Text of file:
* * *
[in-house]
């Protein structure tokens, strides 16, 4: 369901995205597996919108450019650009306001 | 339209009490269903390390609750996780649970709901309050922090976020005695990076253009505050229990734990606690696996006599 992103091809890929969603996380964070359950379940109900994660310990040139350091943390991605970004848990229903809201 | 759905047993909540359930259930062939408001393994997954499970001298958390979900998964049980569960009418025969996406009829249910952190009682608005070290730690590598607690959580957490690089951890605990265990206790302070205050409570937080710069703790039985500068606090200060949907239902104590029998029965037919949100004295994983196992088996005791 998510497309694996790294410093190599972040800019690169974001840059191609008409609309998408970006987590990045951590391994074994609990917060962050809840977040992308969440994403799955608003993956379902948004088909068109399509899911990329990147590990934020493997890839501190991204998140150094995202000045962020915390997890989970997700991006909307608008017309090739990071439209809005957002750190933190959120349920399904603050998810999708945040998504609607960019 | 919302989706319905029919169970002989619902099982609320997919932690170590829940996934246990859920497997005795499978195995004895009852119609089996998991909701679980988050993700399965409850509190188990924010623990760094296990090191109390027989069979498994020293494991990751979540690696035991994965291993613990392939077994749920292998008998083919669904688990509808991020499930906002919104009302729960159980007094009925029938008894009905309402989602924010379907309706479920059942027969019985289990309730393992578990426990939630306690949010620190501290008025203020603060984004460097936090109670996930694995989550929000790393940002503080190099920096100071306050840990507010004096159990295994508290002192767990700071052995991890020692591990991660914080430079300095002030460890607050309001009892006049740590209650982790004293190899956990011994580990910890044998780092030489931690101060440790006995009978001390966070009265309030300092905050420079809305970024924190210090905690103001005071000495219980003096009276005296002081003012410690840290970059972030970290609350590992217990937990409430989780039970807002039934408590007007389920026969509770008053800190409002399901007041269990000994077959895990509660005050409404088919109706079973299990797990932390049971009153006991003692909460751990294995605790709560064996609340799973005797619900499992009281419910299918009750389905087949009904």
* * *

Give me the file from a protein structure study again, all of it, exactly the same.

[in-house]
């Protein structure tokens, strides 16, 4: 369901995205597996919108450019650009306001 | 339209009490269903390390609750996780649970709901309050922090976020005695990076253009505050229990734990606690696996006599 992103091809890929969603996380964070359950379940109900994660310990040139350091943390991605970004848990229903809201 | 759905047993909540359930259930062939408001393994997954499970001298958390979900998964049980569960009418025969996406009829249910952190009682608005070290730690590598607690959580957490690089951890605990265990206790302070205050409570937080710069703790039985500068606090200060949907239902104590029998029965037919949100004295994983196992088996005791 998510497309694996790294410093190599972040800019690169974001840059191609008409609309998408970006987590990045951590391994074994609990917060962050809840977040992308969440994403799955608003993956379902948004088909068109399509899911990329990147590990934020493997890839501190991204998140150094995202000045962020915390997890989970997700991006909307608008017309090739990071439209809005957002750190933190959120349920399904603050998810999708945040998504609607960019 | 919302989706319905029919169970002989619902099982609320997919932690170590829940996934246990859920497997005795499978195995004895009852119609089996998991909701679980988050993700399965409850509190188990924010623990760094296990090191109390027989069979498994020293494991990751979540690696035991994965291993613990392939077994749920292998008998083919669904688990509808991020499930906002919104009302729960159980007094009925029938008894009905309402989602924010379907309706479920059942027969019985289990309730393992578990426990939630306690949010620190501290008025203020603060984004460097936090109670996930694995989550929000790393940002503080190099920096100071306050840990507010004096159990295994508290002192767990700071052995991890020692591990991660914080430079300095002030460890607050309001009892006049740590209650982790004293190899956990011994580990910890044998780092030489931690101060440790006995009978001390966070009265309030300092905050420079809305970024924190210090905690103001005071000495219980003096009276005296002081003012410690840290970059972030970290609350590992217990937990409430989780039970807002039934408590007007389920026969509770008053800190409002399901007041269990000994077959895990509660005050409404088919109706079973299990797990932390049971009153006991003692909460751990294995605790709560064996609340799973005797619900499992009281419910299918009750389905087949009904």